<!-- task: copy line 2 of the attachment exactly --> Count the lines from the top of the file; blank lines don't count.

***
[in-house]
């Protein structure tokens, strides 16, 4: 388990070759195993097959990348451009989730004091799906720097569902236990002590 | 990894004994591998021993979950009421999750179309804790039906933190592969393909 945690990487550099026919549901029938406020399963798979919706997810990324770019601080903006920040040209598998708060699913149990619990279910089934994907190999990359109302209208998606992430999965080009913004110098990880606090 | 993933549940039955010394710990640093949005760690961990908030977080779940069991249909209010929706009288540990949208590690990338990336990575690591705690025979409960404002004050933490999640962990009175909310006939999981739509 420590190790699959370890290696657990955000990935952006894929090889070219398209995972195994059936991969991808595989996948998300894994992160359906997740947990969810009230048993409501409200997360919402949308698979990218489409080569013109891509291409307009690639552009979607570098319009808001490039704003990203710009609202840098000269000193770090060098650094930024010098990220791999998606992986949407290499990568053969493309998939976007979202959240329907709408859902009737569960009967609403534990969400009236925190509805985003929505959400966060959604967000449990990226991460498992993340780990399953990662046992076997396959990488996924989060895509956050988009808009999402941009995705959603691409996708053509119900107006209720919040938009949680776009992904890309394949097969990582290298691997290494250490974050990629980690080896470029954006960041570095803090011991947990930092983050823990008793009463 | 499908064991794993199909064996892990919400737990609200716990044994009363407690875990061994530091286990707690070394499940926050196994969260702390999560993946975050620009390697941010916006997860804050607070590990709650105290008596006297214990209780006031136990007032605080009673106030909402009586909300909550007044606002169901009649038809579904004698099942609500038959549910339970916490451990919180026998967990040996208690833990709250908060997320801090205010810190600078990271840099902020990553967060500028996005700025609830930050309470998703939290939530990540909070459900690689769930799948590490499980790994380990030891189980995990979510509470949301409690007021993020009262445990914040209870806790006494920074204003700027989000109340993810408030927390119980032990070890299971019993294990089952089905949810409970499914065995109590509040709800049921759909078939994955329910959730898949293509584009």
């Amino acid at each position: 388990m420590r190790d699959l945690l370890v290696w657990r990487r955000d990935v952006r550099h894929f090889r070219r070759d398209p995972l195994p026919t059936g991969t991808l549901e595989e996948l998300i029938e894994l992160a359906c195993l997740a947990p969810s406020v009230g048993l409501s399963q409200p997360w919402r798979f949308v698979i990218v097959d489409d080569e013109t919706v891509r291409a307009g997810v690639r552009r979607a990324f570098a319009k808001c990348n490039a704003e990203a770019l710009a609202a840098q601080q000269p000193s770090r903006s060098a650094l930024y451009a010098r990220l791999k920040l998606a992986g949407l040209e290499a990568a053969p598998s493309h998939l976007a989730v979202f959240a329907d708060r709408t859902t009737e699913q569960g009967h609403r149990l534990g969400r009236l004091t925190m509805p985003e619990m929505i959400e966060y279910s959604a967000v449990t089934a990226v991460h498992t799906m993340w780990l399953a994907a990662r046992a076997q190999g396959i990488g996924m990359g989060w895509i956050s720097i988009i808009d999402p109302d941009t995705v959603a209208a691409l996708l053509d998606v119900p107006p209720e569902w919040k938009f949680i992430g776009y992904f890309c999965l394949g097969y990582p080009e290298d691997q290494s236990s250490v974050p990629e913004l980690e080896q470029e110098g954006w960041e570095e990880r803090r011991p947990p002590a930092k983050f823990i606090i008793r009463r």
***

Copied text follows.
């Protein structure tokens, strides 16, 4: 388990070759195993097959990348451009989730004091799906720097569902236990002590 | 990894004994591998021993979950009421999750179309804790039906933190592969393909 945690990487550099026919549901029938406020399963798979919706997810990324770019601080903006920040040209598998708060699913149990619990279910089934994907190999990359109302209208998606992430999965080009913004110098990880606090 | 993933549940039955010394710990640093949005760690961990908030977080779940069991249909209010929706009288540990949208590690990338990336990575690591705690025979409960404002004050933490999640962990009175909310006939999981739509 420590190790699959370890290696657990955000990935952006894929090889070219398209995972195994059936991969991808595989996948998300894994992160359906997740947990969810009230048993409501409200997360919402949308698979990218489409080569013109891509291409307009690639552009979607570098319009808001490039704003990203710009609202840098000269000193770090060098650094930024010098990220791999998606992986949407290499990568053969493309998939976007979202959240329907709408859902009737569960009967609403534990969400009236925190509805985003929505959400966060959604967000449990990226991460498992993340780990399953990662046992076997396959990488996924989060895509956050988009808009999402941009995705959603691409996708053509119900107006209720919040938009949680776009992904890309394949097969990582290298691997290494250490974050990629980690080896470029954006960041570095803090011991947990930092983050823990008793009463 | 499908064991794993199909064996892990919400737990609200716990044994009363407690875990061994530091286990707690070394499940926050196994969260702390999560993946975050620009390697941010916006997860804050607070590990709650105290008596006297214990209780006031136990007032605080009673106030909402009586909300909550007044606002169901009649038809579904004698099942609500038959549910339970916490451990919180026998967990040996208690833990709250908060997320801090205010810190600078990271840099902020990553967060500028996005700025609830930050309470998703939290939530990540909070459900690689769930799948590490499980790994380990030891189980995990979510509470949301409690007021993020009262445990914040209870806790006494920074204003700027989000109340993810408030927390119980032990070890299971019993294990089952089905949810409970499914065995109590509040709800049921759909078939994955329910959730898949293509584009």